Adam Smith was a strong proponent of free markets and minimal government intervention. His major work The Wealth of Nations, published in 1776, laid the foundations for modern economics.
In an earlier work, The Theory of Moral Sentiments, Smith acknowledged the behavioural fallibility of investors. In his words, opportunities for the patient and objective investor persist as long as:
“… the chance of gain is by every man more or less overvalued, and the chance of loss is by most men undervalued…”
“… the pleasure we are to enjoy ten years hence, interests us so little in comparison with that which we may enjoy today.”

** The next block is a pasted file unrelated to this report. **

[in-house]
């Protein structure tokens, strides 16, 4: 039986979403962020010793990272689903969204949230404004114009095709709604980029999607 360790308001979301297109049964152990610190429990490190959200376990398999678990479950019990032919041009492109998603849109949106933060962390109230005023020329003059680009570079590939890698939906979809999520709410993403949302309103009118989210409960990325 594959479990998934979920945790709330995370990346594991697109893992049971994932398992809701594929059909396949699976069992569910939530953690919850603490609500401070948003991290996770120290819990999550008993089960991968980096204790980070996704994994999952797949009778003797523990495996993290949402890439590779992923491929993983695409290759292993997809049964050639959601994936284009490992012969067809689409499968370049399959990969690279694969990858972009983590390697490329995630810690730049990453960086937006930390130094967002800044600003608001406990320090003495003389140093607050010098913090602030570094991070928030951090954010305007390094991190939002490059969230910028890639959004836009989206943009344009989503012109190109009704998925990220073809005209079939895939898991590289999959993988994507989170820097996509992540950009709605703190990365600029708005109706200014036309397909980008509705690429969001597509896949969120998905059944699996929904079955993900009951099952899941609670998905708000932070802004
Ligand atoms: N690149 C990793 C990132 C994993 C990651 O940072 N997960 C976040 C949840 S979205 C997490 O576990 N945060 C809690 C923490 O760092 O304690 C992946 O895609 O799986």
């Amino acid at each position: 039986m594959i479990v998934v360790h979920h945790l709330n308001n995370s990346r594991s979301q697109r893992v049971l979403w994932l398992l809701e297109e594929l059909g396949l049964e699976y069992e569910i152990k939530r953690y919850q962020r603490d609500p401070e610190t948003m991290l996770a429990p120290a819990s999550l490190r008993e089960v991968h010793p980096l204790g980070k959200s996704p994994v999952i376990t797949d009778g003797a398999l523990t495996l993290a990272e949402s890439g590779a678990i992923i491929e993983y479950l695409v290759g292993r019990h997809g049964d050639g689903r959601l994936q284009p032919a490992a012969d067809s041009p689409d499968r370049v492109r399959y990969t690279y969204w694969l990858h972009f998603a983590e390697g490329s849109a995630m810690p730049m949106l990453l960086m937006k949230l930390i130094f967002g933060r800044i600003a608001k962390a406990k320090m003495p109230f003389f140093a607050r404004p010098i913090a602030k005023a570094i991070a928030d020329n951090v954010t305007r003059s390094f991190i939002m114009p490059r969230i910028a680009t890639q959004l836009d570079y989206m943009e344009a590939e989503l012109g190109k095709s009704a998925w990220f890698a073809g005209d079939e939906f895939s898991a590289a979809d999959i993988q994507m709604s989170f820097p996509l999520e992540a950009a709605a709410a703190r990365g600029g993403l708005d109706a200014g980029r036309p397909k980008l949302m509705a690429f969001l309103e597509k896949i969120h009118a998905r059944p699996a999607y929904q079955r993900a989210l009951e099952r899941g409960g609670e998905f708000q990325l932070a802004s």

It was Smith who identified that market economy participants pursuing their individual interests collectively achieve the best outcome for society.
His insight into how capital allocation works through the market mechanism is as relevant today as it was in 1776. His inquiring mind, his resilience in the face of opposition and his capacity for innovation were inspirational.